The distinguished surname Pangbourne is of ancient English origin. It is derived from "Pangbourne," the name of a town in the county of Berkshire, and is thought to mean "Paega's stream."
Early Origins of the Pangbourne family
The surname Pangbourne was first found in the county of Berkshire, where the family held a family seat
from ancient times. It is likely that the progenitor of the name was a native of Pangbourne, in the hundred
of Reading, a large village and civil parish on the River Thames. The parish takes its name from a trout stream called the Pang, which runs through it. In October, 1838, excavators for the railway, at Shooter's Hill, found five human skeletons, of Roman vintage including spearheads, spurs, and battle-axes of British and Roman manufacture, urns of terra cotta, and a large quantity of coins of various Roman emperors.
Early History of the Pangbourne family
This web page shows only a small excerpt of our Pangbourne research.Another 81 words (6 lines of text) covering the years 1185, 1273 and 1640 are included under the topic Early Pangbourne History in all our PDF Extended History products and printed products wherever possible.
Pangbourne Spelling Variations
Sound was what guided spelling in the essentially pre-literate Middle Ages, so one person's name was often recorded under several variations during a single lifetime. Also, before the advent of the printing press and the first dictionaries, the English language was not standardized. Therefore, spelling variations
were common, even among the names of the most literate people. Known variations of the Pangbourne family name include Pangborn, Pangburn, Pangbourne, Pangborne, Pangburne, Pangeburn and many more.
Early Notables of the Pangbourne family (pre 1700)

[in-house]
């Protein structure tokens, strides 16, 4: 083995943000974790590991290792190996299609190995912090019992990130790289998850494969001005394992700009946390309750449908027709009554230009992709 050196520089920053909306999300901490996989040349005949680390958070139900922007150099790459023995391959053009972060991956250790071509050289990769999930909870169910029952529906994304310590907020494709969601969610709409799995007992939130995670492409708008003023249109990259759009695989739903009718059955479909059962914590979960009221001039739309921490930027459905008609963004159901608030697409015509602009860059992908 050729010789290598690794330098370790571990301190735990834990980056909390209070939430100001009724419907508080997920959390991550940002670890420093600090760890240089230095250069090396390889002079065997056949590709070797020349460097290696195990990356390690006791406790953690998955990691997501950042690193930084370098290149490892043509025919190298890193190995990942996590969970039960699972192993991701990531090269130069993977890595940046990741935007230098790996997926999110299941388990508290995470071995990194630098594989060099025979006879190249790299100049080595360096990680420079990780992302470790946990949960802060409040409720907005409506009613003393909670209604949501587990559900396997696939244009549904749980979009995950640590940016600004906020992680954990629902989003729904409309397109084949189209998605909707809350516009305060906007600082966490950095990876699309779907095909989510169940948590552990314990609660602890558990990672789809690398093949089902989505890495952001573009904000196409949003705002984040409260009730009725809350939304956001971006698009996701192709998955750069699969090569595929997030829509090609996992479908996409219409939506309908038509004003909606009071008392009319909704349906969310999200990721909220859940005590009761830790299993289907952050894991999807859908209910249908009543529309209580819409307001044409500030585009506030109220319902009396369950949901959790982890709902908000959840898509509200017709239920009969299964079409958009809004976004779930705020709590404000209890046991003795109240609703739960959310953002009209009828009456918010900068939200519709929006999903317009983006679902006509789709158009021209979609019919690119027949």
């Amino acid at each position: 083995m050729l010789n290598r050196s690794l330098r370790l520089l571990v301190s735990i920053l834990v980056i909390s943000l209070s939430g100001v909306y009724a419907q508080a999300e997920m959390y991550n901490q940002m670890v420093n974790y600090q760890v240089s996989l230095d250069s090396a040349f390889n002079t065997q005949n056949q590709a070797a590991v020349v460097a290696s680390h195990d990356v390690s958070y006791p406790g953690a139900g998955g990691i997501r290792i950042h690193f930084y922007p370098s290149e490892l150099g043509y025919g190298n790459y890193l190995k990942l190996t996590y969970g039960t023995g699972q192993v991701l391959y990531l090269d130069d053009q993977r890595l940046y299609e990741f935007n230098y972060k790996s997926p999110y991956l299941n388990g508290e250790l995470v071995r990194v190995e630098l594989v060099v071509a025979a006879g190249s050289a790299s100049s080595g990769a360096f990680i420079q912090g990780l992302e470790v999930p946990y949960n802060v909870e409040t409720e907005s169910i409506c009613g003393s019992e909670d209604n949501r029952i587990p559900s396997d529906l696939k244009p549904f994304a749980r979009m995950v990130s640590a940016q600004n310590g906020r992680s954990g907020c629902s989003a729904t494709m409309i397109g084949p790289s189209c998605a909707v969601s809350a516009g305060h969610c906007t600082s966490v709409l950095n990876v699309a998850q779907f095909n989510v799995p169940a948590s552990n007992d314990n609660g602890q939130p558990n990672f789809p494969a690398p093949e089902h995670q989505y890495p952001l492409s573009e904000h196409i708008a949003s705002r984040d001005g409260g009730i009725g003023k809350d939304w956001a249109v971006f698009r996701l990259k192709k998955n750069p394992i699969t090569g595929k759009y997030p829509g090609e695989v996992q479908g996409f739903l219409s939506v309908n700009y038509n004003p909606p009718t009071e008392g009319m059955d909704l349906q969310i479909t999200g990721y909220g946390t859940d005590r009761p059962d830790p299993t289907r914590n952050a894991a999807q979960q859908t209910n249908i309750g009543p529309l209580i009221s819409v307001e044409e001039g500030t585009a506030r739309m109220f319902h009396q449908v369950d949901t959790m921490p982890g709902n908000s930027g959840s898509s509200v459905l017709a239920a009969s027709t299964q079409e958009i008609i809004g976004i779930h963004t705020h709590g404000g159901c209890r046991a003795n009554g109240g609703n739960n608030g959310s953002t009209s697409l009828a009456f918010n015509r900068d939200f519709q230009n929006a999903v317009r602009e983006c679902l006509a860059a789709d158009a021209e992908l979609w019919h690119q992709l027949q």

More information is included under the topic Early Pangbourne Notables in all our PDF Extended History products
and printed products wherever possible.
Migration of the Pangbourne family to the New World and Oceana
Some of the first settlers of this family name were:
Pangbourne Settlers in Canada in the 18th Century
- Mr. Stephen Pangbourne U.E. who settled in Belle Vue, Beaver Harbour, Charlotte County, New Brunswick c. 1784 CITATION[CLOSE]
Rubincam, Milton. The Old United Empire Loyalists List. Genealogical Publishing Co., Inc, 1976. (Originally published as; United Empire Loyalists. The Centennial of the Settlement of Upper Canada. Rose Publishing Company, 1885.) ISBN 0-8063-0331-X
The Pangbourne Motto
The motto was originally a war cry or slogan. Mottoes first began to be shown with arms in the 14th and 15th centuries, but were not in general use until the 17th century. Thus the oldest coats of arms generally do not include a motto. Mottoes seldom form part of the grant of arms: Under most heraldic authorities, a motto is an optional component of the coat of arms, and can be added to or changed at will; many families have chosen not to display a motto.
Motto: Malo mori quam foedari
Motto Translation: I would rather die than be disgraced.